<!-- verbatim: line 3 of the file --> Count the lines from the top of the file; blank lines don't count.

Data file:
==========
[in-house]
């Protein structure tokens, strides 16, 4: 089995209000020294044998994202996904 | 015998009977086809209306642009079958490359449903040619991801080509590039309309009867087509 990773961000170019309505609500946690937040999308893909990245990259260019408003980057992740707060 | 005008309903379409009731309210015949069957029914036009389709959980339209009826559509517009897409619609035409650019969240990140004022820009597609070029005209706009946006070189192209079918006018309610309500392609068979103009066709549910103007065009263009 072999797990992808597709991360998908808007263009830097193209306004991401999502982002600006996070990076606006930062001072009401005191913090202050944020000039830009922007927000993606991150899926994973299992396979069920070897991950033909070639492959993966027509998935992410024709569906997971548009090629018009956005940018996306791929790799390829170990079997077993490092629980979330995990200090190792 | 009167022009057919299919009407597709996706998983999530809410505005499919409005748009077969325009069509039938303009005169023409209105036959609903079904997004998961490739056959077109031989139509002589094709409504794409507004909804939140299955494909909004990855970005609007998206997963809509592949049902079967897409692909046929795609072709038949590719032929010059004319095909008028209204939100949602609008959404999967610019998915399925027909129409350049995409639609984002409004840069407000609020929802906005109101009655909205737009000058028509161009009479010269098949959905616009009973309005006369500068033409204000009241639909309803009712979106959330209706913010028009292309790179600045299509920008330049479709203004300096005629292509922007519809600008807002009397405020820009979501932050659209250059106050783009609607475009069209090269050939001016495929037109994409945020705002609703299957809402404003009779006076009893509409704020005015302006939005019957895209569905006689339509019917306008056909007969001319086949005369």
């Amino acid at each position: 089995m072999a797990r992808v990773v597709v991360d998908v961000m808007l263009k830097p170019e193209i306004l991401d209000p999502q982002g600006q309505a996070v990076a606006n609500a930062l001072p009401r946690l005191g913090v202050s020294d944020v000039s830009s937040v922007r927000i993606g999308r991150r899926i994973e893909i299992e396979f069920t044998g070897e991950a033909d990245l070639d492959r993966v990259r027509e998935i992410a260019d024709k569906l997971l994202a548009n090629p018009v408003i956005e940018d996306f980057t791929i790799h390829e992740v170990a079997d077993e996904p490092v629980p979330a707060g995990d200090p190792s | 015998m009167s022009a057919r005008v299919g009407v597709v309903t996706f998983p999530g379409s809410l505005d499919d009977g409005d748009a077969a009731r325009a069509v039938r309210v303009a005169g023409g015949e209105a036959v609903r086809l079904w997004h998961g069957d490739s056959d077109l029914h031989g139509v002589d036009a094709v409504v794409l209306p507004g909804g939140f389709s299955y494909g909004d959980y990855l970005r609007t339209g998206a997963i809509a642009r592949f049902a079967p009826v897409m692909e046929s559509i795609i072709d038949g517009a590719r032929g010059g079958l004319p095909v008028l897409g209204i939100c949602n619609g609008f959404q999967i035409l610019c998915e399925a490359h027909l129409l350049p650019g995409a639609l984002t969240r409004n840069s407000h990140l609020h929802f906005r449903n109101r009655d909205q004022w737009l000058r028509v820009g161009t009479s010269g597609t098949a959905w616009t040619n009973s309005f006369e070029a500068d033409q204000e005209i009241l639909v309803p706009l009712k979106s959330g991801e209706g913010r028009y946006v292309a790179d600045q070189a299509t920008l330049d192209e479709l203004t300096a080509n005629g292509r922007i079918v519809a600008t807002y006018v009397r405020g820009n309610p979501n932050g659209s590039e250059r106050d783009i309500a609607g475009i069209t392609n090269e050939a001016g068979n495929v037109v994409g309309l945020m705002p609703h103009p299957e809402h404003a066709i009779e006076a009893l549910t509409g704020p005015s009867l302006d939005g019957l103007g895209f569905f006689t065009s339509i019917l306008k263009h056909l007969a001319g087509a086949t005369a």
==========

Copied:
């Amino acid at each position: 089995m072999a797990r992808v990773v597709v991360d998908v961000m808007l263009k830097p170019e193209i306004l991401d209000p999502q982002g600006q309505a996070v990076a606006n609500a930062l001072p009401r946690l005191g913090v202050s020294d944020v000039s830009s937040v922007r927000i993606g999308r991150r899926i994973e893909i299992e396979f069920t044998g070897e991950a033909d990245l070639d492959r993966v990259r027509e998935i992410a260019d024709k569906l997971l994202a548009n090629p018009v408003i956005e940018d996306f980057t791929i790799h390829e992740v170990a079997d077993e996904p490092v629980p979330a707060g995990d200090p190792s | 015998m009167s022009a057919r005008v299919g009407v597709v309903t996706f998983p999530g379409s809410l505005d499919d009977g409005d748009a077969a009731r325009a069509v039938r309210v303009a005169g023409g015949e209105a036959v609903r086809l079904w997004h998961g069957d490739s056959d077109l029914h031989g139509v002589d036009a094709v409504v794409l209306p507004g909804g939140f389709s299955y494909g909004d959980y990855l970005r609007t339209g998206a997963i809509a642009r592949f049902a079967p009826v897409m692909e046929s559509i795609i072709d038949g517009a590719r032929g010059g079958l004319p095909v008028l897409g209204i939100c949602n619609g609008f959404q999967i035409l610019c998915e399925a490359h027909l129409l350049p650019g995409a639609l984002t969240r409004n840069s407000h990140l609020h929802f906005r449903n109101r009655d909205q004022w737009l000058r028509v820009g161009t009479s010269g597609t098949a959905w616009t040619n009973s309005f006369e070029a500068d033409q204000e005209i009241l639909v309803p706009l009712k979106s959330g991801e209706g913010r028009y946006v292309a790179d600045q070189a299509t920008l330049d192209e479709l203004t300096a080509n005629g292509r922007i079918v519809a600008t807002y006018v009397r405020g820009n309610p979501n932050g659209s590039e250059r106050d783009i309500a609607g475009i069209t392609n090269e050939a001016g068979n495929v037109v994409g309309l945020m705002p609703h103009p299957e809402h404003a066709i009779e006076a009893l549910t509409g704020p005015s009867l302006d939005g019957l103007g895209f569905f006689t065009s339509i019917l306008k263009h056909l007969a001319g087509a086949t005369a």